Potter sought, from boyhood, to teach himself how to dramatize nature surrounding him in rural West Sussex. London-based taxidermy expert Pat Morris and Brooklyn curator of The Morbid Anatomy Library and Museum, Joanna Ebenstein, present an illustrated compendium of her photos and his brisk text to explain what we know now about Potter.
First of all, born in 1835 and dying in 1918, this naturalist was no relation to Beatrix Potter. Her own renderings of animals resemble strongly the real ones Walter gutted, stuffed, and wired, but the authors surmise that since Beatrix's first book did not appear until 1902, any supposed influence was from him to her, and not vice versa. As a lad, he "tamed jackdaws and taught pet starlings to speak". In his village of Bramble, he began to collect the critters who comprised a tourist attraction, aided by a local brewery who saw such marvels as "The Athletic Toads" as a draw for consumers of their ales.
How did Walter create his displays? He began with cardboard models "until suitable animals became available" as Morris and Ebenstein diplomatically phrase the reality. While a fiction that all the little creatures died peacefully was perpetrated by the museum curators who succeeded Potter, the facts prove that the beasts and birds arrived in less placid ways. Visitors brought in birds killed by cats or found on roads. Surplus kittens from farm litters were put to death. Stillborn rabbits and, at Potter's own self-taught hand, rats and toads contributed to the skin and fur out of which he made art.
Nearly fifty rabbits crowd a village school, with classes on needlepoint, math, sewing, and writing. "The Death and Burial of Cock Robin" (as pop art pioneer Peter Blake comments upon in a preface) represents one of Potter's most ambitious efforts. It took him seven years of spare time to build up all the birds needed to play out this nursery rhyme's plot. Croquet and tea, squirrels at cards and rats at gambling, kingfishers within their underground lair, "The Babes in the Wood", "The House that Jack Built", and, fittingly or ironically, ferrets hunted by miniature figurines fill out the tableaux depicted.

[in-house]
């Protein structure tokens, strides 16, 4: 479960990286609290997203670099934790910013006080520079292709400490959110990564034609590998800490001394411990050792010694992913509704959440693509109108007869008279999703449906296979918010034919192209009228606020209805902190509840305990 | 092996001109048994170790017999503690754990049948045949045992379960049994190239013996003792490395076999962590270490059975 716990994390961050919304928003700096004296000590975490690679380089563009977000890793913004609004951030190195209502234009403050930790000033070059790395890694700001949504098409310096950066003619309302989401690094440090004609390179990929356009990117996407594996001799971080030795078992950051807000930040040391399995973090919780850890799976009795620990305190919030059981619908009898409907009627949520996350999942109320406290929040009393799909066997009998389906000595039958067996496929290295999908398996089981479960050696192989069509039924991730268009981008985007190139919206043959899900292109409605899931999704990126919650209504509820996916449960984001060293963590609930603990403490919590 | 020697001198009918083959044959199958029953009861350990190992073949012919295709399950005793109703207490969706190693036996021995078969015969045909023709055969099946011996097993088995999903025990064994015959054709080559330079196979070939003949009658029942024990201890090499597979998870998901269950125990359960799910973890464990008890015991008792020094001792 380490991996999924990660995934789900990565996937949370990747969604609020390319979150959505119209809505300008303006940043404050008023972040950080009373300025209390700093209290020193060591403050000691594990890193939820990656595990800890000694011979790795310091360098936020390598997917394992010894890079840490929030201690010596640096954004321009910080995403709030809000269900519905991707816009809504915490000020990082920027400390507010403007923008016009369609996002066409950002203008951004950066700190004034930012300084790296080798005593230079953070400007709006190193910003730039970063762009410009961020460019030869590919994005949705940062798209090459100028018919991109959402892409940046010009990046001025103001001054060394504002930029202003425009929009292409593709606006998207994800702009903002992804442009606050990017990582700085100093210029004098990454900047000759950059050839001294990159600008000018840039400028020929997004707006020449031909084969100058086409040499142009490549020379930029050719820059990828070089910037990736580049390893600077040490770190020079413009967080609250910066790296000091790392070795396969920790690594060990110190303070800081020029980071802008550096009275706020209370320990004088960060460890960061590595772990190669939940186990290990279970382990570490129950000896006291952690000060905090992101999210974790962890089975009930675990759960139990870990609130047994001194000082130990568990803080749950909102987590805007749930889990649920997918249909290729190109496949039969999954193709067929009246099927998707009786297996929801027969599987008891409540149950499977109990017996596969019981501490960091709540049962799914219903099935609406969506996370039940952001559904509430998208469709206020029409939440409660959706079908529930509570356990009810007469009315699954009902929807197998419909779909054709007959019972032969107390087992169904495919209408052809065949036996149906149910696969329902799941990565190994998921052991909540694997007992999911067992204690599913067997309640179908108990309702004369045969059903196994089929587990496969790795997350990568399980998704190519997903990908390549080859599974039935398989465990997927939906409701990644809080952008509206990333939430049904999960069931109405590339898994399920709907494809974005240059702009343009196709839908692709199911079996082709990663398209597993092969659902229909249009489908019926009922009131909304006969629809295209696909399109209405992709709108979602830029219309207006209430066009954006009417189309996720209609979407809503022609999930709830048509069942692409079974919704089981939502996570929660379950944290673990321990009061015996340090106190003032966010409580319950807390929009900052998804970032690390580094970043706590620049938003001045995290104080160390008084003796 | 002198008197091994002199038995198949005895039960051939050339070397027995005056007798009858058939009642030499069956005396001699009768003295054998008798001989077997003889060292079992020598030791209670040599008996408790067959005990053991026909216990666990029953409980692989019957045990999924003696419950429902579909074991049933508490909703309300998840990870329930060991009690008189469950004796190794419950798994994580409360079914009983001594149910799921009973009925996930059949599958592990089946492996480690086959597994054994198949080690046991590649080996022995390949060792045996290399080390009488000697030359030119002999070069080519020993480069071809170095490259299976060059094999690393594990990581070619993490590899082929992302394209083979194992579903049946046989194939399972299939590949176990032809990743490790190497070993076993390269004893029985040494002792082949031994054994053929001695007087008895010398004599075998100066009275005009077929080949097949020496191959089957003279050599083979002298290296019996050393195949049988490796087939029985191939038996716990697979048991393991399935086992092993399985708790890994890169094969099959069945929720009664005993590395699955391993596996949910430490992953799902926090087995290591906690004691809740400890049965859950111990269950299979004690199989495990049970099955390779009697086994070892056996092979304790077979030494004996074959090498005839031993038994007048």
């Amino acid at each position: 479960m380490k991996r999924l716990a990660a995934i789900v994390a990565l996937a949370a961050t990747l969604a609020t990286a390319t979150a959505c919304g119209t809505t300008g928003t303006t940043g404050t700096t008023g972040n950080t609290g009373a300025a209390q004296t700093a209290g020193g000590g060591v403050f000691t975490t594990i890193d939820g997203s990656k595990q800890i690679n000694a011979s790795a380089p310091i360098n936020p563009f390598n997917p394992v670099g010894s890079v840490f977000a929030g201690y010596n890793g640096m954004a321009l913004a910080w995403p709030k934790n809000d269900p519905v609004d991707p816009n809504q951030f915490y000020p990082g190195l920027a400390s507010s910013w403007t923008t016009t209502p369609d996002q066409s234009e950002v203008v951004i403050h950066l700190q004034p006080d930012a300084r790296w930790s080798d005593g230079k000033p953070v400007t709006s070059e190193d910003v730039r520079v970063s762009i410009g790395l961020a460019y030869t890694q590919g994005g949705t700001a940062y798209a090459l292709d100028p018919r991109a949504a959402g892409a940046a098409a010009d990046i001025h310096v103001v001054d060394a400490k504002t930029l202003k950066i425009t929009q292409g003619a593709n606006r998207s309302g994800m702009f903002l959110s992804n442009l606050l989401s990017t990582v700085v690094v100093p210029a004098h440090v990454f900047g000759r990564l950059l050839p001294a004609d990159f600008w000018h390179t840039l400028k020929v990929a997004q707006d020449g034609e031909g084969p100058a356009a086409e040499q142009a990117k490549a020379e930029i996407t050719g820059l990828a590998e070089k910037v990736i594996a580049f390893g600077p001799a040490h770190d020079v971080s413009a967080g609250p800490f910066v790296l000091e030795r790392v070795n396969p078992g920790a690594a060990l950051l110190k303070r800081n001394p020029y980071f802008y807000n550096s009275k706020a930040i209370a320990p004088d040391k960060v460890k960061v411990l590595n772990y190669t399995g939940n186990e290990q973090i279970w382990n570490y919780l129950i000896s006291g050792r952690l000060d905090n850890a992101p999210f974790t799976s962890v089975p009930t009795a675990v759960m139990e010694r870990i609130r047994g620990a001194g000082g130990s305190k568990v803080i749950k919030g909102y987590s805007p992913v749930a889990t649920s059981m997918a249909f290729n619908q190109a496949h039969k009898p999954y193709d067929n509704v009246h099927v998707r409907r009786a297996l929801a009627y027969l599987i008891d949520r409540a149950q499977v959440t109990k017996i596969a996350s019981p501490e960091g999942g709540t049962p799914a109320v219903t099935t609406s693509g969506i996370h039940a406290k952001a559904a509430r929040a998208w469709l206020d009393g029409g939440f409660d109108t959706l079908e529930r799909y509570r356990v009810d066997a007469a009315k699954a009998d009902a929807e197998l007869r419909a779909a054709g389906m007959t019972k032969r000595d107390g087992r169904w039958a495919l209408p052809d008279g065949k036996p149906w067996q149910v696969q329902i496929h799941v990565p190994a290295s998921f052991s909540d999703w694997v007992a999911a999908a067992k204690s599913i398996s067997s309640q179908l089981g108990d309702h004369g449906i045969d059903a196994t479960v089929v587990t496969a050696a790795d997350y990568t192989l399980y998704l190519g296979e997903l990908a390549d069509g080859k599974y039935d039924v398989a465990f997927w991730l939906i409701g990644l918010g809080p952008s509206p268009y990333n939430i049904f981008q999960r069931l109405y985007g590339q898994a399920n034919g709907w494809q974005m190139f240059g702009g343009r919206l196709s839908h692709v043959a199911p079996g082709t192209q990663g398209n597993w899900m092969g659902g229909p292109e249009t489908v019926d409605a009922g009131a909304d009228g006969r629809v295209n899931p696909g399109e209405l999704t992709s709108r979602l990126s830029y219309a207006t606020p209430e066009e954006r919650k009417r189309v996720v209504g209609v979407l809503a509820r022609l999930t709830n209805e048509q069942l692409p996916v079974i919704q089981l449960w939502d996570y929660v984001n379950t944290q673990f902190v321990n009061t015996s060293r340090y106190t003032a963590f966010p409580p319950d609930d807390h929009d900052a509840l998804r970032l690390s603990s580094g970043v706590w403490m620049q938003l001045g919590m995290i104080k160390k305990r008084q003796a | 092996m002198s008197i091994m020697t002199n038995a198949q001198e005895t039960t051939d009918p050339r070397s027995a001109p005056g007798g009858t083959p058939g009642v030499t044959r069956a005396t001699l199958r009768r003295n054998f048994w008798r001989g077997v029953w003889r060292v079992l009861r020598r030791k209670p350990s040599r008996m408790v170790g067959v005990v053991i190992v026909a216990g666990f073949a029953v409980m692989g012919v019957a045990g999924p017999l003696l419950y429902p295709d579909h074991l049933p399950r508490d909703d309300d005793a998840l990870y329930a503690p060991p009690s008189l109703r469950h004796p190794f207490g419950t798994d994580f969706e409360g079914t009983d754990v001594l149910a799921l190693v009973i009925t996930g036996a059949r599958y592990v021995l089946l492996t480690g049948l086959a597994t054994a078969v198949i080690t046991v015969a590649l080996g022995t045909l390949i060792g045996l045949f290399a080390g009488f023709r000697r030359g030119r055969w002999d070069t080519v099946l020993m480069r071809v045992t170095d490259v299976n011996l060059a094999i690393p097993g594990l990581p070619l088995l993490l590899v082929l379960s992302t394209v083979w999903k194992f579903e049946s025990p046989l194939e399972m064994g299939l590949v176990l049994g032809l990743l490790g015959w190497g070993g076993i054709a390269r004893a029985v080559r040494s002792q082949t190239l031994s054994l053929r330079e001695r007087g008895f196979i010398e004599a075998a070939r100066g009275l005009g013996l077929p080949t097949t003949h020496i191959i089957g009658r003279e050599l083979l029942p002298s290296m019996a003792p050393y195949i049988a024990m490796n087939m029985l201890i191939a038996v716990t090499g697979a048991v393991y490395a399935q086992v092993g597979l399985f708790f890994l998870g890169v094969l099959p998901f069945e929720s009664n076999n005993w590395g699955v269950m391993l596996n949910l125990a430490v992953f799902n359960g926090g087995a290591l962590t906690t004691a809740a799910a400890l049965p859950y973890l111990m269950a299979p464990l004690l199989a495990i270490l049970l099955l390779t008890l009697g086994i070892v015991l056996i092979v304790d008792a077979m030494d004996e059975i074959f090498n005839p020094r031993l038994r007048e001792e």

Part two of this short book reveals the details of these tableaux. Unlike the one at the V+A, where the minutiae of the crowded ceremony could not be seen from a distance and under glass, the vivid color and captions help the reader envision Potter's meticulous attention better than a museum display may. For instance, the authors point out one blue-clad fellow. "This male cat looks disgruntled at the matrimonial proceedings. He once held a book open at the wrong page and glued to the stumps of his paws, but it is now lost." This passage verifies the next lesson of this book: the fate of this collection.
As part three tells, the museum at Bramber was sold in 1970. Moved first to nearby Brighton and then Arundel, next to faraway Cornwall, after 150 years the collection, having been turned down by the National Trust, was auctioned off. No purchaser summoned up the funds to keep it all intact. A few postcards, many showing the "freaks of nature" that also engrossed past audiences more than present, flesh out these curious contents of Walter Potter's now-scattered world, attesting to its eccentricities.